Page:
GLOBAL. On April 16, 2014, Russian social media service called VKontakte network launched a program to connect Ukrainian women with men to serve special Ukrainian soup in exchange for lodging, money and even sex.
This is not the first time when points of misery for women in conflict-affected regions galvanized into debatable territories ranging from mail-order brides to slavery and even torture. The genius of emotional control over both victims and “clients” notoriously came into limelight when ForeignPolicy.com online magazine reported on April 3, 2014, about perpetrators advertising with flashing headlines of “Crimea Crisis Triggers Flood of Women from Eastern Europe Seeking Sugar Daddies, According to Dating Website” with an aim to cash over the recently torn peace of Ukraine.
Though often uneasy to gauge, victims in such cases may consider themselves to be in a relationship with one or more of their traffickers. Commonly seen examples include parents, family and boyfriend-girlfriend relationships and what is sometimes known as “Stockholm syndrome” where victims associate themselves with their captors and exploiters. According to the FBI, the term Stockholm syndrome was coined after the 1973 robbery of Kreditbanken in Stockholm, Sweden.
Parents and others with control over children have been found to be involved in child trafficking in many cases. Examples include “selling” children for labor or sexual exploitation, forced begging or domestic servitude and sometimes under the blanket of marriage — child marriage. On August 5, 2012, CNN discussed forced child marriage cases prevalent in Afghanistan through Too Young Too Wed. The control is often that the child trusts the parent.
The tale of pities is unending and even more alarming for the world even since extremist group Boko Haram abducted 276 innocent schoolgirls in April 2014.
Despite States, NGOs and citizens agreeing on the devastating effects of human trafficking, enforcing these laws is quite challenging. Many countries still lack an environment that adequately assists and protects victims of trafficking. Similarly, many countries do not adequately recognize the need for protection of the rights of trafficked survivors and exemption from criminal liability as called for in the Trafficking Protocol.
On 11 March 2013 in a statement issued at 57th session of the Commission on the Status of Women in New York, Ms. Joy Ngozi Ezeilo, UN Special Rapporteur on Trafficking in Persons, Especially Women and Children clearly identified, “The proper identification of victims of trafficking is the very first step in the process of providing trafficked victims with necessary protection and assistance for recovery from harms suffered and for their social rehabilitation and reintegration. Trafficked victims are often exposed to the risks of being charged or prosecuted for immigration or labour related offences in destination countries, precisely because the authorities fail to identify them as trafficked victims.”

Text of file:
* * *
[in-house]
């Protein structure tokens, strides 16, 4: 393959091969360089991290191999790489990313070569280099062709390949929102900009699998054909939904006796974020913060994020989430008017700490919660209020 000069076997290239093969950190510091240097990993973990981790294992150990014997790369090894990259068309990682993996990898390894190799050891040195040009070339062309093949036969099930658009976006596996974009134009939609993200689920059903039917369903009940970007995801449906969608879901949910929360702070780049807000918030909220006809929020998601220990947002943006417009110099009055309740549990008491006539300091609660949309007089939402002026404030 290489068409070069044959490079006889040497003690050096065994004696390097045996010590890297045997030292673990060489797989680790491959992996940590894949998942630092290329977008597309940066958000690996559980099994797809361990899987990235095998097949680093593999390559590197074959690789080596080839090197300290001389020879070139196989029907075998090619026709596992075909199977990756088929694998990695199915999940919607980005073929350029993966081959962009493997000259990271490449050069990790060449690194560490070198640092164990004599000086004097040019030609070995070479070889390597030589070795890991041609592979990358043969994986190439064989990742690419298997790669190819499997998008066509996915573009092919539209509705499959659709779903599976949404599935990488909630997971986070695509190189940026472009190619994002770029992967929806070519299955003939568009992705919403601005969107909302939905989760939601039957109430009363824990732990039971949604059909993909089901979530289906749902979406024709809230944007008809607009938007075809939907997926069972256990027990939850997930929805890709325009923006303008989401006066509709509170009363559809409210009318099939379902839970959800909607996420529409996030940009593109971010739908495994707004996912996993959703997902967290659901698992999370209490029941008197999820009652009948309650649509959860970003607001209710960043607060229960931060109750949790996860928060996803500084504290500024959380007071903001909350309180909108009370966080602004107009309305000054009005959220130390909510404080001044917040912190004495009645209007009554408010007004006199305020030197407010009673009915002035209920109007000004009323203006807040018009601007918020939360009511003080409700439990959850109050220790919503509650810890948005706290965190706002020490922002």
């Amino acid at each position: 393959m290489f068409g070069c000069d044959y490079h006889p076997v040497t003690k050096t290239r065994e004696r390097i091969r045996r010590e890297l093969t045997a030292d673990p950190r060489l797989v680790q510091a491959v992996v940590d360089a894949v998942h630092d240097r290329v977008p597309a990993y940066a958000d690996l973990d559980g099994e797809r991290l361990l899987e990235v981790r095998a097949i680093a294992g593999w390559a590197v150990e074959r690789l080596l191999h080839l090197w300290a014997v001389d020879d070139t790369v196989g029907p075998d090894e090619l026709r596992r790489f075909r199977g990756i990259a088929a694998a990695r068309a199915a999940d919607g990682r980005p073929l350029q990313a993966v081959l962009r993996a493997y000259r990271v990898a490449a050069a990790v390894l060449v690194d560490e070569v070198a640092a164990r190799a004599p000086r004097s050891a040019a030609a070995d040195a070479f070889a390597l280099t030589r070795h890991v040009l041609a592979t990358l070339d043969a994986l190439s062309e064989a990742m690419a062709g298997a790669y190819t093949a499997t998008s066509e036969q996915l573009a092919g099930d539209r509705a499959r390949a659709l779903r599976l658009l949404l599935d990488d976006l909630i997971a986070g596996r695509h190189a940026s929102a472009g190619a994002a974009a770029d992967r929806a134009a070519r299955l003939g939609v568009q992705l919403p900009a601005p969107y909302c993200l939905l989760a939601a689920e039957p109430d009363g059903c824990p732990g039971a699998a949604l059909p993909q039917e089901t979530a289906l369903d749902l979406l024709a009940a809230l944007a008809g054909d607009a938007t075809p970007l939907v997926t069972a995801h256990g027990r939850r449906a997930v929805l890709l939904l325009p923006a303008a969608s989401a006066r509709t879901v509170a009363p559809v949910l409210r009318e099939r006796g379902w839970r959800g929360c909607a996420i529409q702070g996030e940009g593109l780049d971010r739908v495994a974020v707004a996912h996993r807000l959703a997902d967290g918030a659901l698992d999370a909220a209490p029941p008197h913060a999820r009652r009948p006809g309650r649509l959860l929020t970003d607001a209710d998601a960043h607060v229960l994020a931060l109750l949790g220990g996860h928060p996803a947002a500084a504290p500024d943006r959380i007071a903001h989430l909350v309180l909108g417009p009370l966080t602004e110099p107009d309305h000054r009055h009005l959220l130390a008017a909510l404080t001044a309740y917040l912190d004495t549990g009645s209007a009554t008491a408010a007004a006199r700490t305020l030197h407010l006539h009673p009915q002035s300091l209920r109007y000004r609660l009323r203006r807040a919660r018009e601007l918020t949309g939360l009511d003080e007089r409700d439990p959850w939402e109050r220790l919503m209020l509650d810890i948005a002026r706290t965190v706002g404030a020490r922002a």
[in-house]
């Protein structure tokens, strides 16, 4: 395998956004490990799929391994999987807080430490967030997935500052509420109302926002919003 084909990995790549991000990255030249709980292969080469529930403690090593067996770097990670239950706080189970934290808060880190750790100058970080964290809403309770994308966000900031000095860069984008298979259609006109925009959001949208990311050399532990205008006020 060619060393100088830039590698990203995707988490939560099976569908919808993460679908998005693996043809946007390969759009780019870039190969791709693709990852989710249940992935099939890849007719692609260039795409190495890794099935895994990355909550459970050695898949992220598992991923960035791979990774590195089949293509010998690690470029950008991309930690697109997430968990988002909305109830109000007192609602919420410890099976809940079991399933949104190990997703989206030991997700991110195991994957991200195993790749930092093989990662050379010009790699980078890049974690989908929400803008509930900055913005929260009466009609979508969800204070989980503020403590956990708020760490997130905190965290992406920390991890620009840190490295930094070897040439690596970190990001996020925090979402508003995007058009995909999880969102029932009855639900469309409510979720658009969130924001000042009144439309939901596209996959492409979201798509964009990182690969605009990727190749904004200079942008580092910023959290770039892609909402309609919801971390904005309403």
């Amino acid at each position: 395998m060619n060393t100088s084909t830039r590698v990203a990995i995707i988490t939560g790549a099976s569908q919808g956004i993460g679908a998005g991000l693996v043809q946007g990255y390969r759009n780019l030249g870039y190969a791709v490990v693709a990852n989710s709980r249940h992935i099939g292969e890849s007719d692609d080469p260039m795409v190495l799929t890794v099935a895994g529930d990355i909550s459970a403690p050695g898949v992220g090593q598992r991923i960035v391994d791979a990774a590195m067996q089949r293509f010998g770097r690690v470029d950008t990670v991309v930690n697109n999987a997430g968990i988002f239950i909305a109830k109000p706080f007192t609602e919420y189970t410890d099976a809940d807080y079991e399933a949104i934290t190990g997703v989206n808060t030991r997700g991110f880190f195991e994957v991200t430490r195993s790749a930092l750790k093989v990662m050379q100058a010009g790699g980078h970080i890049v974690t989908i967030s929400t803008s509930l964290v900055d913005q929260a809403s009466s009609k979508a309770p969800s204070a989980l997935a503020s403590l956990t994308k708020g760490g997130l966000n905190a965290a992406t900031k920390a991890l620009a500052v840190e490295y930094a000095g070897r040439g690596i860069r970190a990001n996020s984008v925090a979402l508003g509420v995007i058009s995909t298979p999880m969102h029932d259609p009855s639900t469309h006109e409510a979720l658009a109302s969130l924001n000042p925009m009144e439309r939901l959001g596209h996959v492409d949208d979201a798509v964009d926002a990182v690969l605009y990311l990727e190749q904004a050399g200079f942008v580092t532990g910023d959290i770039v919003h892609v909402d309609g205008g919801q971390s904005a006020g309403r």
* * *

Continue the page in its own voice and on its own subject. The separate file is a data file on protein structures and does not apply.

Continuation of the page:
Therefore, to ensure a victim-centered and human rights approach, there is a clear need to improve the identification, tracking and documentation of trafficking victims, especially starting from grass-roots levels. This would establish clear referral procedures to institutions providing support, documentations and reintegration. The backbone to this strategy is the institutionalization of the symbiotic relationship between local and federal police and NGOs to quickly and adequately identify such victims and provide protection while it is still viable. The criminal investigation organizations can also at this stage effectively conduct investigations and prosecute the local cells before linking up with their international counterparts.
Mrs. Ngozi also emphasised, “Trafficking in persons entails movement of people by fraudulent or coercive means for exploitative purposes. There is a strong causal link between restrictive immigration policies and trafficking. With trade liberalization, immigration policies have become increasingly restrictive, particularly for certain individuals, particularly young women, and girls. In this connection, States should apply the concept of ‘safe migration’ in accordance with human rights principles and standards.”
In a world where women continue to make up 50% of the population by laws of nature, why do they constitute less than 10% of the decision-making processes? As the world marches toward fulfilling its millennium development goals, right to education, health and life is nothing new but a fact, which needs action, not social media “likes.”